Exhibition shows revolutionaries of Russian avant-garde photography

By Christian Engel | 02 July 2014 | Updated: 01 July 2014

Alexander Rodchenko and students of the Soviet art school Vkhutemas are the subjects of London exhibition The Visual Revolution

A black and white photo of two Russian men holding cameras above a balcony
Russian photographers Georgy Petrusov and Arkadi Shaikhet, as seen by Georgi Zelma © Courtesy Richard Saltoun Gallery
Showing a selection of works by more than 100 grandmasters of Russian avant-garde photography, this exhibition, which features
Alexander Rodchenko, Max Alpert and Simon Fridland, includes the Constructivist-Suprematist period of the 1920s, the Socialist-Realist period during the 1930s and World War II photography.

A black and white photo of a bridge curving over a river
Max Alpert, Untitled© Courtesy Richard Saltoun Gallery
The work of Rodchenko and the leading Moscow art school, the Vkhutemas Workshop (Russian acronym for Higher Art and Technical School) is at its core.

Rodchenko made photography history by using perspectives such as bird’s eye and worm’s eye views, also becoming the first to apply diagonal perspectives to street sceneries.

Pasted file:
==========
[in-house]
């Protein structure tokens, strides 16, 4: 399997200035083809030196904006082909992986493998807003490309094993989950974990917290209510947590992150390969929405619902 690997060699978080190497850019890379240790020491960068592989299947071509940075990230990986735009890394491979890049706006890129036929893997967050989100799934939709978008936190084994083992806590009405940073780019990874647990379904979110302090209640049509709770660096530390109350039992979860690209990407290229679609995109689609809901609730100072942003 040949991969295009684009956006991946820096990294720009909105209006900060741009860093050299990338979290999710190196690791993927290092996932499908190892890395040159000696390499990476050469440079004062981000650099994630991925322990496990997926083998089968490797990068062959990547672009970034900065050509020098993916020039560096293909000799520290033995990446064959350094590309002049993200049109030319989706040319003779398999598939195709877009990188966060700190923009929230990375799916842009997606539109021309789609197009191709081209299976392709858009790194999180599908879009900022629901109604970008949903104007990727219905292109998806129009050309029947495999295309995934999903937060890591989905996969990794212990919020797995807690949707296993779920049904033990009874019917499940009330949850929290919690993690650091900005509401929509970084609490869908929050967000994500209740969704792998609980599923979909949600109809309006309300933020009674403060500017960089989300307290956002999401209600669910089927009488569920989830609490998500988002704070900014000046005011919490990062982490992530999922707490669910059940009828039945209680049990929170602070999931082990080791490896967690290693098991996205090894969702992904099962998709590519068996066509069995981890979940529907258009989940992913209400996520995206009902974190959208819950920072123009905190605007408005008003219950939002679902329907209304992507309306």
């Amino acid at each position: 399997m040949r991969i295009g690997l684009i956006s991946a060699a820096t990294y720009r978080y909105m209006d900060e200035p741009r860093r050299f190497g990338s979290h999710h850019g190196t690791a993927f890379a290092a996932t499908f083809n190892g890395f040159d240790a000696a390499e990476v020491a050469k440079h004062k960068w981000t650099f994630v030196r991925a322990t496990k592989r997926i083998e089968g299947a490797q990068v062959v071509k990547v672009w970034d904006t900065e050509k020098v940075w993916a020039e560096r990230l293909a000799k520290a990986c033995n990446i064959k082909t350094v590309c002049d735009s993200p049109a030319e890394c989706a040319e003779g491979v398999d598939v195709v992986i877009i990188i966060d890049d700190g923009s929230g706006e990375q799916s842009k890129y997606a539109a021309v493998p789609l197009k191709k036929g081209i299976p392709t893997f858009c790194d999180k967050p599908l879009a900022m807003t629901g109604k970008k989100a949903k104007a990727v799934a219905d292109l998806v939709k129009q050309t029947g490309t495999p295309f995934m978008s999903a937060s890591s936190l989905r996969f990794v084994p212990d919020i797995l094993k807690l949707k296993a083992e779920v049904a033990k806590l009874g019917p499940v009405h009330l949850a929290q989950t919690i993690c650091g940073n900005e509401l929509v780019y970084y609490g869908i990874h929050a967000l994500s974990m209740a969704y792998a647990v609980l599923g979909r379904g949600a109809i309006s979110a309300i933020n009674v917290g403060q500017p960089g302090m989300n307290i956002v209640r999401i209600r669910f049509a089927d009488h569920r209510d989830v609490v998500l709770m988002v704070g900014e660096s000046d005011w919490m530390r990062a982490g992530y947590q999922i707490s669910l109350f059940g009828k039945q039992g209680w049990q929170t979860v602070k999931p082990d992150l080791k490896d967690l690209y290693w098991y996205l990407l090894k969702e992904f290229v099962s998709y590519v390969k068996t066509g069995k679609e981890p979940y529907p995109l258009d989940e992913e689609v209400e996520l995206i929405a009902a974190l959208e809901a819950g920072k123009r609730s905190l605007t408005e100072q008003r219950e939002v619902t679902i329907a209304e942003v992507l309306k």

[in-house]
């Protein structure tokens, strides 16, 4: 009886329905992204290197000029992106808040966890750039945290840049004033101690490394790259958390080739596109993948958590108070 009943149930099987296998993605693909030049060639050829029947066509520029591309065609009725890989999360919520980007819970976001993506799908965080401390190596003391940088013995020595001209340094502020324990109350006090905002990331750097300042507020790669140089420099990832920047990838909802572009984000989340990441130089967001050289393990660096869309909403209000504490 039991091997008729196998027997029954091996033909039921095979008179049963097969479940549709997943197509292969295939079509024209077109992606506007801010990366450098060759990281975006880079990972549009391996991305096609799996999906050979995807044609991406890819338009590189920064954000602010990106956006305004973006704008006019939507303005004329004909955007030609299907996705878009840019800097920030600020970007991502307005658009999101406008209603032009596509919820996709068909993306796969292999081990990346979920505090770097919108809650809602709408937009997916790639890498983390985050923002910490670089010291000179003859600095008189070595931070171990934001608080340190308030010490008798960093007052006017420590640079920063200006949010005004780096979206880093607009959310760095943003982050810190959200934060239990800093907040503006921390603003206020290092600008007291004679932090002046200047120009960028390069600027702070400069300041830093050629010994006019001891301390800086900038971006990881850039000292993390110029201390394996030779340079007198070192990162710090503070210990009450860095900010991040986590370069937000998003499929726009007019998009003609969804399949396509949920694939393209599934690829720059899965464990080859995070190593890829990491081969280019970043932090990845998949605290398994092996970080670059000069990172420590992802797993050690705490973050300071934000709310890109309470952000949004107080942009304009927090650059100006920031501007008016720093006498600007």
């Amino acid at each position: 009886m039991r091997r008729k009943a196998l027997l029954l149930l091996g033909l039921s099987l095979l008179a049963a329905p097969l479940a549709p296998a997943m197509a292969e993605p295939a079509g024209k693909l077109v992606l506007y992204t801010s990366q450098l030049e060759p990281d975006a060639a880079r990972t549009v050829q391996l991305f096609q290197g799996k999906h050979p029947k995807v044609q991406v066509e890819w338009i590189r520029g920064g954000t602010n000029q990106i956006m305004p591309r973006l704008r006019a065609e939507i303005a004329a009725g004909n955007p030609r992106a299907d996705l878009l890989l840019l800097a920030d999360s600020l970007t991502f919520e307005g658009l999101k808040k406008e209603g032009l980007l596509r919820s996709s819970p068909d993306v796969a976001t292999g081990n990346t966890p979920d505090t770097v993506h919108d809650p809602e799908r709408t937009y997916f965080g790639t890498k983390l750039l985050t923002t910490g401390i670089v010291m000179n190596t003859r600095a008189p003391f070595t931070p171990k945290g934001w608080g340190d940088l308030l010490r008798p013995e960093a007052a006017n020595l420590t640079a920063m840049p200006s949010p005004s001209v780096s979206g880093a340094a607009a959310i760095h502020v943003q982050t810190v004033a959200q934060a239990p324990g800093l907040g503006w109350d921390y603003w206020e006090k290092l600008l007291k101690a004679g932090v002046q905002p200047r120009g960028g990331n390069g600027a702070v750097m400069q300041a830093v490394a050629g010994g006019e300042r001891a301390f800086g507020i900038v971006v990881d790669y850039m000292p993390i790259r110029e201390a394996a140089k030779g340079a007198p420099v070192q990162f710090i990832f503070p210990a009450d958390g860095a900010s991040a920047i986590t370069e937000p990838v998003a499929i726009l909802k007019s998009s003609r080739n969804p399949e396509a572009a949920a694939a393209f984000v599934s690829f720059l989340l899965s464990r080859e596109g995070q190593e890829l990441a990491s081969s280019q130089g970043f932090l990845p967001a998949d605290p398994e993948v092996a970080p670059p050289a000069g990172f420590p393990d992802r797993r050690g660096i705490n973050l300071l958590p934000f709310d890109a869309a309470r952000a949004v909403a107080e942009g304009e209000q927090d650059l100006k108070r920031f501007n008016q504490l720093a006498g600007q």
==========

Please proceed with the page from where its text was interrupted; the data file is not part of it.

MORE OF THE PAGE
Rodchenko influenced generations of designers, architects and photographers, seeking to depict the discrepancy between "high" and "low" culture in Soviet society.

He paid equal attention to formal artistic concerns and the depiction of social and political life in Soviet Russia.

The Vkhutemas Workshop, where Rodchenko taught as a professor, was founded by Lenin in 1920 and lasted only ten years until 1930.

In this brief period it produced a number of significant artists and helped to establish important art schools such as constructivism, rationalism and suprematism.

Although already used in Russia at the turn of the century, it was not before the Social Revolution in 1917 that the Soviets appreciated photography more than paintings.

Thereafter, photography was used as a propaganda tool, "truthfully" portraying everyday life and culture in the new socialist state.

What do you think? Leave a comment below.

A black and white photo of an infant
Georgi Lipskerov, Paransha, Burka, Central Asia© Courtesy Richard Saltoun Gallery
An overhead photo of masses of people formed into blocks of lines army-style
Alexander Rodchenko, Military Parade (1935-36)© Courtesy Richard Saltoun Gallery
A black and white photo of an athlete jumping over a pole
Alexander Rodchenko, High Jumper© Courtesy Richard Saltoun Gallery
A black and white photo of groups of people inside a stadium performing acrobatics
Alexander Rodchenko, Dynamo Stadium (1936)© Courtesy Richard Saltoun Gallery
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